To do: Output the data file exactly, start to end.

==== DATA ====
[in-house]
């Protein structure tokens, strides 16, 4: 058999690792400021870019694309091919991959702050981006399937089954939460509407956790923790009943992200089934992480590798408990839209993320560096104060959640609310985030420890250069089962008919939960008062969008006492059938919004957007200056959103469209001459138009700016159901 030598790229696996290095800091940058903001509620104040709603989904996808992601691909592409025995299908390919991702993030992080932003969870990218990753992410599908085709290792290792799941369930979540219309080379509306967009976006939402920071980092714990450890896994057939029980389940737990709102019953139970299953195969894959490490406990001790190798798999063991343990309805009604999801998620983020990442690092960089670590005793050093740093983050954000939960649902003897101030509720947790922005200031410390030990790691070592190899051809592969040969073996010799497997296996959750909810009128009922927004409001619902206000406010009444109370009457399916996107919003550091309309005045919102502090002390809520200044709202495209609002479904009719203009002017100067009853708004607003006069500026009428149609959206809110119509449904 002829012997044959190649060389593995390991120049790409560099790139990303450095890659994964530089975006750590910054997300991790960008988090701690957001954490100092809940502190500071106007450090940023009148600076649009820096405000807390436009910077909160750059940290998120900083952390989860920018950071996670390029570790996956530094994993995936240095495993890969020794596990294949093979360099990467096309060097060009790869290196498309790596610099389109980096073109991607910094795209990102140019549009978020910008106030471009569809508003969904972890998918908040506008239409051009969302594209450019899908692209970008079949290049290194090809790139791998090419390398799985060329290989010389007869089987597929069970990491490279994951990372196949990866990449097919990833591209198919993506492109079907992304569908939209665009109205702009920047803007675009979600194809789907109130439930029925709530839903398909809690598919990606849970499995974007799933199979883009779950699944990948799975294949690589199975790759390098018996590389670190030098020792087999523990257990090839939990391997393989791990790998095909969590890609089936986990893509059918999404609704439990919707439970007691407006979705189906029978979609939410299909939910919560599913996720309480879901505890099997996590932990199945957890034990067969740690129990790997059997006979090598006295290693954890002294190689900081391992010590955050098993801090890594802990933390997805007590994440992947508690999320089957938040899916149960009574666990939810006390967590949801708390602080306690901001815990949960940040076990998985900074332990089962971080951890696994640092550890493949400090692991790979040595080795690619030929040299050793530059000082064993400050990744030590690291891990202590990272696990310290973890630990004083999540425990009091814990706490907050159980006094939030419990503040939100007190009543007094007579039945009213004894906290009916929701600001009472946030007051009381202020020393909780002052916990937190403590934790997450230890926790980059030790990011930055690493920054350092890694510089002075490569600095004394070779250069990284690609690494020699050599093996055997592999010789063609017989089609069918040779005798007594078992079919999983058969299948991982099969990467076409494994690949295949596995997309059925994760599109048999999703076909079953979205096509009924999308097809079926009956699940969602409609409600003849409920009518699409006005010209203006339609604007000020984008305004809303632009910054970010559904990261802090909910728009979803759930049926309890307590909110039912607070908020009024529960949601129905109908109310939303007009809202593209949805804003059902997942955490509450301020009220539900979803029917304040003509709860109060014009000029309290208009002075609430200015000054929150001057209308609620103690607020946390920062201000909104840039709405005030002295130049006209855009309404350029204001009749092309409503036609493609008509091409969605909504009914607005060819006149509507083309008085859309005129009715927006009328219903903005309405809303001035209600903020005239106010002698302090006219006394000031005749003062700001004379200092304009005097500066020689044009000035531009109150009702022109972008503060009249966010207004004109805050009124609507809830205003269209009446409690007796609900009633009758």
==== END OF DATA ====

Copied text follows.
[in-house]
């Protein structure tokens, strides 16, 4: 058999690792400021870019694309091919991959702050981006399937089954939460509407956790923790009943992200089934992480590798408990839209993320560096104060959640609310985030420890250069089962008919939960008062969008006492059938919004957007200056959103469209001459138009700016159901 030598790229696996290095800091940058903001509620104040709603989904996808992601691909592409025995299908390919991702993030992080932003969870990218990753992410599908085709290792290792799941369930979540219309080379509306967009976006939402920071980092714990450890896994057939029980389940737990709102019953139970299953195969894959490490406990001790190798798999063991343990309805009604999801998620983020990442690092960089670590005793050093740093983050954000939960649902003897101030509720947790922005200031410390030990790691070592190899051809592969040969073996010799497997296996959750909810009128009922927004409001619902206000406010009444109370009457399916996107919003550091309309005045919102502090002390809520200044709202495209609002479904009719203009002017100067009853708004607003006069500026009428149609959206809110119509449904 002829012997044959190649060389593995390991120049790409560099790139990303450095890659994964530089975006750590910054997300991790960008988090701690957001954490100092809940502190500071106007450090940023009148600076649009820096405000807390436009910077909160750059940290998120900083952390989860920018950071996670390029570790996956530094994993995936240095495993890969020794596990294949093979360099990467096309060097060009790869290196498309790596610099389109980096073109991607910094795209990102140019549009978020910008106030471009569809508003969904972890998918908040506008239409051009969302594209450019899908692209970008079949290049290194090809790139791998090419390398799985060329290989010389007869089987597929069970990491490279994951990372196949990866990449097919990833591209198919993506492109079907992304569908939209665009109205702009920047803007675009979600194809789907109130439930029925709530839903398909809690598919990606849970499995974007799933199979883009779950699944990948799975294949690589199975790759390098018996590389670190030098020792087999523990257990090839939990391997393989791990790998095909969590890609089936986990893509059918999404609704439990919707439970007691407006979705189906029978979609939410299909939910919560599913996720309480879901505890099997996590932990199945957890034990067969740690129990790997059997006979090598006295290693954890002294190689900081391992010590955050098993801090890594802990933390997805007590994440992947508690999320089957938040899916149960009574666990939810006390967590949801708390602080306690901001815990949960940040076990998985900074332990089962971080951890696994640092550890493949400090692991790979040595080795690619030929040299050793530059000082064993400050990744030590690291891990202590990272696990310290973890630990004083999540425990009091814990706490907050159980006094939030419990503040939100007190009543007094007579039945009213004894906290009916929701600001009472946030007051009381202020020393909780002052916990937190403590934790997450230890926790980059030790990011930055690493920054350092890694510089002075490569600095004394070779250069990284690609690494020699050599093996055997592999010789063609017989089609069918040779005798007594078992079919999983058969299948991982099969990467076409494994690949295949596995997309059925994760599109048999999703076909079953979205096509009924999308097809079926009956699940969602409609409600003849409920009518699409006005010209203006339609604007000020984008305004809303632009910054970010559904990261802090909910728009979803759930049926309890307590909110039912607070908020009024529960949601129905109908109310939303007009809202593209949805804003059902997942955490509450301020009220539900979803029917304040003509709860109060014009000029309290208009002075609430200015000054929150001057209308609620103690607020946390920062201000909104840039709405005030002295130049006209855009309404350029204001009749092309409503036609493609008509091409969605909504009914607005060819006149509507083309008085859309005129009715927006009328219903903005309405809303001035209600903020005239106010002698302090006219006394000031005749003062700001004379200092304009005097500066020689044009000035531009109150009702022109972008503060009249966010207004004109805050009124609507809830205003269209009446409690007796609900009633009758």